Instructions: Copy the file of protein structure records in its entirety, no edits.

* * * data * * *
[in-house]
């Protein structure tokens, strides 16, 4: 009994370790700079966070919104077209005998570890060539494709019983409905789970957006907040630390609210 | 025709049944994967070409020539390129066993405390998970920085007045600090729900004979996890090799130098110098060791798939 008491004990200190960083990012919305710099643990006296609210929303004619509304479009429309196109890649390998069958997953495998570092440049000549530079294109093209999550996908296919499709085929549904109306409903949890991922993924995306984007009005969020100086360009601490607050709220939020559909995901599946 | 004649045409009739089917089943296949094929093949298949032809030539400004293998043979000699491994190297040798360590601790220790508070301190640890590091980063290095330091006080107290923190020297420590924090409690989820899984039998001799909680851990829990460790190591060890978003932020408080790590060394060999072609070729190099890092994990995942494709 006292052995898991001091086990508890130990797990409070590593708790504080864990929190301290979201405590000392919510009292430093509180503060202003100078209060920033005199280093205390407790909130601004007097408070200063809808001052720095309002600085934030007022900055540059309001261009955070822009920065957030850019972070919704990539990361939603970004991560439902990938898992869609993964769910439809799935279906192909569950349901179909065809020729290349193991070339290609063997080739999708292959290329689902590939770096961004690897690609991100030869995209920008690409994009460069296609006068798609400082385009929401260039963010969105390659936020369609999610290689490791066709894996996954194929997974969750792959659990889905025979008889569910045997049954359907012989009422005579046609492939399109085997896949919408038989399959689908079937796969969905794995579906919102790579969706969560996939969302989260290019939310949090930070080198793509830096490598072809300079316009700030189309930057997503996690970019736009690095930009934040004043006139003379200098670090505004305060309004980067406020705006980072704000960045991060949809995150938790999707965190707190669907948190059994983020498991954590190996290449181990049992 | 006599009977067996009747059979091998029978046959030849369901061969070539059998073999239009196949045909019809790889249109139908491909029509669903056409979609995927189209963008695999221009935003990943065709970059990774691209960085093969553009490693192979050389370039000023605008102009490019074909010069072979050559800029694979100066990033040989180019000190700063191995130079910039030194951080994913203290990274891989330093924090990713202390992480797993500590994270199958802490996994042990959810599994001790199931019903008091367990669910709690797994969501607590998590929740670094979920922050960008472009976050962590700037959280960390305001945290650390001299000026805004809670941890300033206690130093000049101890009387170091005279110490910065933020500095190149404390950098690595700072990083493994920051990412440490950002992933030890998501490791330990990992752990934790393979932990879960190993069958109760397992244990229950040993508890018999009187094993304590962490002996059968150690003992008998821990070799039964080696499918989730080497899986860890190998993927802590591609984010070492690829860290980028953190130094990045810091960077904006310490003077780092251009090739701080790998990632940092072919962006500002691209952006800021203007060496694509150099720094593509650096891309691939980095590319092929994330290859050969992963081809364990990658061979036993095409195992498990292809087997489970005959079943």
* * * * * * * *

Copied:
[in-house]
């Protein structure tokens, strides 16, 4: 009994370790700079966070919104077209005998570890060539494709019983409905789970957006907040630390609210 | 025709049944994967070409020539390129066993405390998970920085007045600090729900004979996890090799130098110098060791798939 008491004990200190960083990012919305710099643990006296609210929303004619509304479009429309196109890649390998069958997953495998570092440049000549530079294109093209999550996908296919499709085929549904109306409903949890991922993924995306984007009005969020100086360009601490607050709220939020559909995901599946 | 004649045409009739089917089943296949094929093949298949032809030539400004293998043979000699491994190297040798360590601790220790508070301190640890590091980063290095330091006080107290923190020297420590924090409690989820899984039998001799909680851990829990460790190591060890978003932020408080790590060394060999072609070729190099890092994990995942494709 006292052995898991001091086990508890130990797990409070590593708790504080864990929190301290979201405590000392919510009292430093509180503060202003100078209060920033005199280093205390407790909130601004007097408070200063809808001052720095309002600085934030007022900055540059309001261009955070822009920065957030850019972070919704990539990361939603970004991560439902990938898992869609993964769910439809799935279906192909569950349901179909065809020729290349193991070339290609063997080739999708292959290329689902590939770096961004690897690609991100030869995209920008690409994009460069296609006068798609400082385009929401260039963010969105390659936020369609999610290689490791066709894996996954194929997974969750792959659990889905025979008889569910045997049954359907012989009422005579046609492939399109085997896949919408038989399959689908079937796969969905794995579906919102790579969706969560996939969302989260290019939310949090930070080198793509830096490598072809300079316009700030189309930057997503996690970019736009690095930009934040004043006139003379200098670090505004305060309004980067406020705006980072704000960045991060949809995150938790999707965190707190669907948190059994983020498991954590190996290449181990049992 | 006599009977067996009747059979091998029978046959030849369901061969070539059998073999239009196949045909019809790889249109139908491909029509669903056409979609995927189209963008695999221009935003990943065709970059990774691209960085093969553009490693192979050389370039000023605008102009490019074909010069072979050559800029694979100066990033040989180019000190700063191995130079910039030194951080994913203290990274891989330093924090990713202390992480797993500590994270199958802490996994042990959810599994001790199931019903008091367990669910709690797994969501607590998590929740670094979920922050960008472009976050962590700037959280960390305001945290650390001299000026805004809670941890300033206690130093000049101890009387170091005279110490910065933020500095190149404390950098690595700072990083493994920051990412440490950002992933030890998501490791330990990992752990934790393979932990879960190993069958109760397992244990229950040993508890018999009187094993304590962490002996059968150690003992008998821990070799039964080696499918989730080497899986860890190998993927802590591609984010070492690829860290980028953190130094990045810091960077904006310490003077780092251009090739701080790998990632940092072919962006500002691209952006800021203007060496694509150099720094593509650096891309691939980095590319092929994330290859050969992963081809364990990658061979036993095409195992498990292809087997489970005959079943």